Historian Thomas J. Misa's sweeping history of the relationship between technology and society over the past 500 years reveals how technological innovations have shaped—and have been shaped by—the cultures in which they arose. Spanning the preindustrial past, the age of scientific, political, and industrial revolutions, as well as the more recent eras of imperialism, modernism, and global security, this compelling work evaluates what Misa calls "the question of technology."
In this edition, Misa brings his acclaimed text up to date by drawing on current scholarship while retaining sharply drawn portraits of individual people, artifacts, and systems. Each chapter has been honed to relate to contemporary concerns. Globalization, Misa argues, looks differently considering today's virulent nationalism, cultural chauvinism, and trade wars. A new chapter focuses on the digital age from 1990 to 2016. The book also examines how today's unsustainable energy systems, insecure information networks, and vulnerable global shipping have helped foster geopolitical risks and instability and takes a look at the coronavirus pandemic from the perspective of Wuhan, China's high-tech district.
A masterful analysis of how technology and culture have influenced each other over five centuries, Leonardo to the Internet frames a history that illuminates modern-day problems and prospects faced by our technology-dependent world.
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|Publisher:||Johns Hopkins University Press|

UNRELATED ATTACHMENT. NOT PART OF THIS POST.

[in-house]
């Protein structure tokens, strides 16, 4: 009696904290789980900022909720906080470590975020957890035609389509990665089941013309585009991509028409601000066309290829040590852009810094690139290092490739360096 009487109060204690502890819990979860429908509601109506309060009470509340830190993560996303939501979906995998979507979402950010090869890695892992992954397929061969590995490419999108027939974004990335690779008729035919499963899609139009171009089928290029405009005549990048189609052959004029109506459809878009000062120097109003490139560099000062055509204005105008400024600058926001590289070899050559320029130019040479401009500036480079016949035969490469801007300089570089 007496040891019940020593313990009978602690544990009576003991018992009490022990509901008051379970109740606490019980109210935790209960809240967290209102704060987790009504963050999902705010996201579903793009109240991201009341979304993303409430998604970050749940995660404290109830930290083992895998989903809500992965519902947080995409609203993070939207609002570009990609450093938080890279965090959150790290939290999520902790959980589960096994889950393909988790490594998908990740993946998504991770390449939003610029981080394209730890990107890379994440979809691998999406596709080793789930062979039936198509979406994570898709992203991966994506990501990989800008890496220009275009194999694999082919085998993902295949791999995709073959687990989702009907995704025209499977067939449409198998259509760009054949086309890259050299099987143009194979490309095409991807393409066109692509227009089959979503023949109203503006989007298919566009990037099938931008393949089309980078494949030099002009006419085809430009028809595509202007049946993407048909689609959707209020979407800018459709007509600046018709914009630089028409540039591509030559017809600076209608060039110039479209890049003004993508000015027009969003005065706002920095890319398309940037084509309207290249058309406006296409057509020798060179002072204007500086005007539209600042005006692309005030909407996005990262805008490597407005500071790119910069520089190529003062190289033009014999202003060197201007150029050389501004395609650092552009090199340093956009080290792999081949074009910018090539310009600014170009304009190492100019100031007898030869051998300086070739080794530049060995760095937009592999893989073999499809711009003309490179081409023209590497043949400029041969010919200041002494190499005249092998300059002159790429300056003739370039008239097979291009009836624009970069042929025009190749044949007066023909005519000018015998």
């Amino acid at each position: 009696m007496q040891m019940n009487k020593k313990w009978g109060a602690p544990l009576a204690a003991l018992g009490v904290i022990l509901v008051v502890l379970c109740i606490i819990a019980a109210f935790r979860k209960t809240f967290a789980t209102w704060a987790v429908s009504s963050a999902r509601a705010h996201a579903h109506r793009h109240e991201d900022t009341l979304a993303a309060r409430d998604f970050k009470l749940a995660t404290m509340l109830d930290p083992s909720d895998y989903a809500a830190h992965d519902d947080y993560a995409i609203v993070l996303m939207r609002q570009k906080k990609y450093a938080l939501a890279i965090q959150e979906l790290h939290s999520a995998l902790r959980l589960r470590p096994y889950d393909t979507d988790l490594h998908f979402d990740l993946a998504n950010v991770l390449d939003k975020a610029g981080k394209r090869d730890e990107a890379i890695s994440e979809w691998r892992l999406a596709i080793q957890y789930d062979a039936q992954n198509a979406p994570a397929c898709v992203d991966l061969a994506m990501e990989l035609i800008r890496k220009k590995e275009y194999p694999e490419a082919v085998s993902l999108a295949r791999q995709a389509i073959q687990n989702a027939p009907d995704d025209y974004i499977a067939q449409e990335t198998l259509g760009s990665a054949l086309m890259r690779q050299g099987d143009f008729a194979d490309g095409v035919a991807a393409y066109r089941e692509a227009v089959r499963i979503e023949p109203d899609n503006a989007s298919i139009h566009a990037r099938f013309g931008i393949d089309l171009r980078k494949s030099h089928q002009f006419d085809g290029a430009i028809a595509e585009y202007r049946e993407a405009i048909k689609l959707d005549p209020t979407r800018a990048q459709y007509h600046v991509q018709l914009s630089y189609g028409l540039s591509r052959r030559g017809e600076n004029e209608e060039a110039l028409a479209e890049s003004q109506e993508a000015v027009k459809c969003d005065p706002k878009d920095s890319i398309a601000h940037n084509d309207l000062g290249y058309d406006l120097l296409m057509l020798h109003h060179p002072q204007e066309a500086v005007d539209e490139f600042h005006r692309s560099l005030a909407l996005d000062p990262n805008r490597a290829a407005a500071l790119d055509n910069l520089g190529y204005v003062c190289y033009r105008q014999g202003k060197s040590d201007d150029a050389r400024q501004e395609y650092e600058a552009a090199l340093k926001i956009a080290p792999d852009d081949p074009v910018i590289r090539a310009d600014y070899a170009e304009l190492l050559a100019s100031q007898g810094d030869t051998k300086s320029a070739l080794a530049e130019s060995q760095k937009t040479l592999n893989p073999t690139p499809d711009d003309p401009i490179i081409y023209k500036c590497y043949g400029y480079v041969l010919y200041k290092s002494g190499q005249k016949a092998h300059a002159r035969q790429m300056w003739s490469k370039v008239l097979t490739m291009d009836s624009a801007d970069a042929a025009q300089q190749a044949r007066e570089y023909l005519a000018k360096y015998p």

|Series:||Johns Hopkins Studies in the History of Technology|
|Edition description:||third edition|
|Product dimensions:||6.12(w) x 9.25(h) x 1.15(d)|
|Age Range:||18 Years|
About the Author
Table of Contents
List of Figures and Tables vii
Chapter 1 Technologies of the Court, 1450-1600 1
Chapter 2 Techniques of Commerce, 1588-1740 31
Chapter 3 Geographies of Industry, 1740-1851 57
Chapter 4 Instruments of Empire, 1840-1914 92
Chapter 5 Science and Systems, 1870-1930 122
Chapter 6 Materials of Modernism, 1900-1950 150
Chapter 7 The Means of Destruction, 1933-1990 180
Chapter 8 Promises of Global Culture, 1970-2001 213
Chapter 9 Paths to Insecurity, 2001-2010 247
Chapter 10 Dominance of the Digital, 1990-2016 281
Chapter 11 The Question of Technology 319
Essay on Sources 399
What People are Saying About This
[Leonardo to the Internet] is well written, accessible, and perceptive. It also has a comparative dimension that sets it apart from others of its genre. In my opinion, it is the first really good book on the theme of technology in western civilization since Kranzberg and Pursell published their pioneering two-volume work in 1967.
Merritt Roe Smith, Massachusetts Institute of Technology, Harper's Ferry Armory and the New Technology